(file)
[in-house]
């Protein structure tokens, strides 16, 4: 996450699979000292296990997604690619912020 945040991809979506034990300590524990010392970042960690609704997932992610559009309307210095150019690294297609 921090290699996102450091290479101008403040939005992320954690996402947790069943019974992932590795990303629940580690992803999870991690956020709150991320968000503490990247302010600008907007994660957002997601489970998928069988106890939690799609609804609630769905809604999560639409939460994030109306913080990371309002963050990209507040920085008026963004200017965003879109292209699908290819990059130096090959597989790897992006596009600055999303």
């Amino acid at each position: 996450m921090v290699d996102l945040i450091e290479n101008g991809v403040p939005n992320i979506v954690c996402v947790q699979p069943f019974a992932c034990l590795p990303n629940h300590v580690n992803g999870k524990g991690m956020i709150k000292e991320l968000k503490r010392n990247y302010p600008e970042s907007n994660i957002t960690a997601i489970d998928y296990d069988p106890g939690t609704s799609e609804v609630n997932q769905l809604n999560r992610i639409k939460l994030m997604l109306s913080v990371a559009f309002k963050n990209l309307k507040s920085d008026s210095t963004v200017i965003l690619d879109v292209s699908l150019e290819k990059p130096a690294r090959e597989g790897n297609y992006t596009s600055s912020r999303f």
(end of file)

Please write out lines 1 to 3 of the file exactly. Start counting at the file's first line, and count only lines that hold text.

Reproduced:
[in-house]
């Protein structure tokens, strides 16, 4: 996450699979000292296990997604690619912020 945040991809979506034990300590524990010392970042960690609704997932992610559009309307210095150019690294297609 921090290699996102450091290479101008403040939005992320954690996402947790069943019974992932590795990303629940580690992803999870991690956020709150991320968000503490990247302010600008907007994660957002997601489970998928069988106890939690799609609804609630769905809604999560639409939460994030109306913080990371309002963050990209507040920085008026963004200017965003879109292209699908290819990059130096090959597989790897992006596009600055999303």
């Amino acid at each position: 996450m921090v290699d996102l945040i450091e290479n101008g991809v403040p939005n992320i979506v954690c996402v947790q699979p069943f019974a992932c034990l590795p990303n629940h300590v580690n992803g999870k524990g991690m956020i709150k000292e991320l968000k503490r010392n990247y302010p600008e970042s907007n994660i957002t960690a997601i489970d998928y296990d069988p106890g939690t609704s799609e609804v609630n997932q769905l809604n999560r992610i639409k939460l994030m997604l109306s913080v990371a559009f309002k963050n990209l309307k507040s920085d008026s210095t963004v200017i965003l690619d879109v292209s699908l150019e290819k990059p130096a690294r090959e597989g790897n297609y992006t596009s600055s912020r999303f």